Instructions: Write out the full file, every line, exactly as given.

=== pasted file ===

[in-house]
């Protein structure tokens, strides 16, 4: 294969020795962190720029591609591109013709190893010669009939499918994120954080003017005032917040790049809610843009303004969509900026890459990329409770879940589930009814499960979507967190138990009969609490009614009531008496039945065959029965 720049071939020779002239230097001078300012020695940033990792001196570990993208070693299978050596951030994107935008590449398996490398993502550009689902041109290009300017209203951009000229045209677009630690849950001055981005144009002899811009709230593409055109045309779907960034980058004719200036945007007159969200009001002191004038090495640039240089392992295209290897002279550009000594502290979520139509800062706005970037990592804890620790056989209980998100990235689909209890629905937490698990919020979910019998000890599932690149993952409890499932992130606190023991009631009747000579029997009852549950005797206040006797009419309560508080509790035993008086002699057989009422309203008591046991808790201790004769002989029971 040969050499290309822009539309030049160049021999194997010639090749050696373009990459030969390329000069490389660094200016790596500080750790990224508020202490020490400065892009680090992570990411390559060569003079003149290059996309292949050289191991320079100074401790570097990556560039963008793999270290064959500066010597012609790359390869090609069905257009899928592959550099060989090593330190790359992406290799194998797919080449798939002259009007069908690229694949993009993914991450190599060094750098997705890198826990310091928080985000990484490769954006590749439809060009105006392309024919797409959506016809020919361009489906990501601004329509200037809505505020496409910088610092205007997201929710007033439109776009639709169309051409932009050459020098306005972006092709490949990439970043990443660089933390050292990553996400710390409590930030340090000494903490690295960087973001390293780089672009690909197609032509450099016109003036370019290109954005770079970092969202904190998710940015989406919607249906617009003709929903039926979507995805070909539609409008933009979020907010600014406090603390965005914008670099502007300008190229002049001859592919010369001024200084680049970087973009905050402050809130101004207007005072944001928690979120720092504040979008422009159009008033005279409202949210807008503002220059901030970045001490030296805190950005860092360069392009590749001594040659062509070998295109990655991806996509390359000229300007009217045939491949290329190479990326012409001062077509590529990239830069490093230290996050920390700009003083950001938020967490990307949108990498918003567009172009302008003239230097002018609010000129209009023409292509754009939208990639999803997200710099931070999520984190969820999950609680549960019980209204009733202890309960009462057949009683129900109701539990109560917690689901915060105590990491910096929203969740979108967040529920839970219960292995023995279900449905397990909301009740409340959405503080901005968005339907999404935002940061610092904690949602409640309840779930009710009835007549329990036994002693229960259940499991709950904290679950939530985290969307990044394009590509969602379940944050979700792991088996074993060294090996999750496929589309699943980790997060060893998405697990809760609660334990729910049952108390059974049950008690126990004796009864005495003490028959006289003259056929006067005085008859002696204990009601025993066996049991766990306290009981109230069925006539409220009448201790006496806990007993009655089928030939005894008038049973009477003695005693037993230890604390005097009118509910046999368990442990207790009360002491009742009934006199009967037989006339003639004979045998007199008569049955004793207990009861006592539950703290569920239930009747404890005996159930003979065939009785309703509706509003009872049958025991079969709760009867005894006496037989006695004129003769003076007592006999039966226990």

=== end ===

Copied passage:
[in-house]
């Protein structure tokens, strides 16, 4: 294969020795962190720029591609591109013709190893010669009939499918994120954080003017005032917040790049809610843009303004969509900026890459990329409770879940589930009814499960979507967190138990009969609490009614009531008496039945065959029965 720049071939020779002239230097001078300012020695940033990792001196570990993208070693299978050596951030994107935008590449398996490398993502550009689902041109290009300017209203951009000229045209677009630690849950001055981005144009002899811009709230593409055109045309779907960034980058004719200036945007007159969200009001002191004038090495640039240089392992295209290897002279550009000594502290979520139509800062706005970037990592804890620790056989209980998100990235689909209890629905937490698990919020979910019998000890599932690149993952409890499932992130606190023991009631009747000579029997009852549950005797206040006797009419309560508080509790035993008086002699057989009422309203008591046991808790201790004769002989029971 040969050499290309822009539309030049160049021999194997010639090749050696373009990459030969390329000069490389660094200016790596500080750790990224508020202490020490400065892009680090992570990411390559060569003079003149290059996309292949050289191991320079100074401790570097990556560039963008793999270290064959500066010597012609790359390869090609069905257009899928592959550099060989090593330190790359992406290799194998797919080449798939002259009007069908690229694949993009993914991450190599060094750098997705890198826990310091928080985000990484490769954006590749439809060009105006392309024919797409959506016809020919361009489906990501601004329509200037809505505020496409910088610092205007997201929710007033439109776009639709169309051409932009050459020098306005972006092709490949990439970043990443660089933390050292990553996400710390409590930030340090000494903490690295960087973001390293780089672009690909197609032509450099016109003036370019290109954005770079970092969202904190998710940015989406919607249906617009003709929903039926979507995805070909539609409008933009979020907010600014406090603390965005914008670099502007300008190229002049001859592919010369001024200084680049970087973009905050402050809130101004207007005072944001928690979120720092504040979008422009159009008033005279409202949210807008503002220059901030970045001490030296805190950005860092360069392009590749001594040659062509070998295109990655991806996509390359000229300007009217045939491949290329190479990326012409001062077509590529990239830069490093230290996050920390700009003083950001938020967490990307949108990498918003567009172009302008003239230097002018609010000129209009023409292509754009939208990639999803997200710099931070999520984190969820999950609680549960019980209204009733202890309960009462057949009683129900109701539990109560917690689901915060105590990491910096929203969740979108967040529920839970219960292995023995279900449905397990909301009740409340959405503080901005968005339907999404935002940061610092904690949602409640309840779930009710009835007549329990036994002693229960259940499991709950904290679950939530985290969307990044394009590509969602379940944050979700792991088996074993060294090996999750496929589309699943980790997060060893998405697990809760609660334990729910049952108390059974049950008690126990004796009864005495003490028959006289003259056929006067005085008859002696204990009601025993066996049991766990306290009981109230069925006539409220009448201790006496806990007993009655089928030939005894008038049973009477003695005693037993230890604390005097009118509910046999368990442990207790009360002491009742009934006199009967037989006339003639004979045998007199008569049955004793207990009861006592539950703290569920239930009747404890005996159930003979065939009785309703509706509003009872049958025991079969709760009867005894006496037989006695004129003769003076007592006999039966226990």